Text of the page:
This chapter from Modern Authentication with Azure Active Directory for Web Applications, by Vittorio Bertocci, focuses on the OpenID Connect middleware and supporting classes. These are the cornerstones of ASP.NET’s support for web sign-on.
As you saw in Chapter 5, “Getting started with web sign-on and Active Directory,” in the most common case, the OpenID Connect middleware requires very few parameters to enable web sign-on. Beneath that simple surface, however, are knobs for practically anything you want to control: protocol parameters, initialization strategies, token validation, message processing, and so on. This chapter will reveal the various layers of the object model for you, showing how you can fine-tune the authentication process to meet your needs.
OWIN and Katana
When I wrote Programming Windows Identity Foundation (Microsoft Press) in 2009, I didn’t have to spend much time explaining HttpModule, the well-established ASP.NET extensibility technology on which WIF was built. This time around, however, I cannot afford the luxury of assuming that you are already familiar with OWIN and its implementation in ASP.NET—this is the foundational technology of the new generation of authentication libraries.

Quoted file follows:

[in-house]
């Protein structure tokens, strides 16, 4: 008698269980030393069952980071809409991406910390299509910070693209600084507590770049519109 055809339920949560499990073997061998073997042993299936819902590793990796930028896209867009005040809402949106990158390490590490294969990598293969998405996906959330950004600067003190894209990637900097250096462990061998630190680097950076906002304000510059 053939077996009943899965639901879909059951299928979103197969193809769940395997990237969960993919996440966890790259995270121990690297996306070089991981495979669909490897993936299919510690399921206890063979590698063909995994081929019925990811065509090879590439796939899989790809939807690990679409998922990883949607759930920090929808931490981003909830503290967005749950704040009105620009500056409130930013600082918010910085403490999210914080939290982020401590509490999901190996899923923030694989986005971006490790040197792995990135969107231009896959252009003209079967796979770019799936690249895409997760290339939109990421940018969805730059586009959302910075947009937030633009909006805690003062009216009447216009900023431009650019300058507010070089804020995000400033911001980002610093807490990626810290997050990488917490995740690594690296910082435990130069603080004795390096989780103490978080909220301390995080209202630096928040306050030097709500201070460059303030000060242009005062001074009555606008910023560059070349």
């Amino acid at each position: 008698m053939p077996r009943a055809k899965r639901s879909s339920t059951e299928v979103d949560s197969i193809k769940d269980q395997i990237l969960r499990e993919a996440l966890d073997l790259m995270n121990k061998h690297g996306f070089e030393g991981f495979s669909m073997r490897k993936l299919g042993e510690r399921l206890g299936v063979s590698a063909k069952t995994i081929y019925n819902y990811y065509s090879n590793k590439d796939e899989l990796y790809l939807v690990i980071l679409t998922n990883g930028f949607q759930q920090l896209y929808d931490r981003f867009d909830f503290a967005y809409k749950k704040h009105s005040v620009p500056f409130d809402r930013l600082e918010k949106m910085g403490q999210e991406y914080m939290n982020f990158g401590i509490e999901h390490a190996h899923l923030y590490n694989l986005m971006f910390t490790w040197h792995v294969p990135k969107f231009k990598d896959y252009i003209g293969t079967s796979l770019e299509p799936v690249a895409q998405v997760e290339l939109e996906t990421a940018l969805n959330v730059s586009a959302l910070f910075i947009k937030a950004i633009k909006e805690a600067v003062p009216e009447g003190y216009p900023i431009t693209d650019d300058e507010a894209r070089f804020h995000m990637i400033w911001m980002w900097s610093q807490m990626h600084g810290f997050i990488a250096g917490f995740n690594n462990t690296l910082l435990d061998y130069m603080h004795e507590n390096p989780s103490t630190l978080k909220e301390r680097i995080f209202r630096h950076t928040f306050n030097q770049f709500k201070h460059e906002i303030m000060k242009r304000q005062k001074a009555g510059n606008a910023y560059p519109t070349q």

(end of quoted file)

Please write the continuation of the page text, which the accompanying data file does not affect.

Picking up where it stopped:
OWIN is a stable standard at this point, but its implementations are still relatively new technologies. You can find plenty of information online, but the details are rapidly changing (as I write, ASP.NET vNext is in the process of renaming lots of classes and properties), and you need to have a solid understanding of the pipeline and model underlying the identity functionality.
In this section I provide a quick tour of OWIN (as implemented in Katana 3.0.1) and the features that are especially relevant for the scenarios I’ve described throughout the book. For more details, you can refer to the online documentation from the ASP.NET team.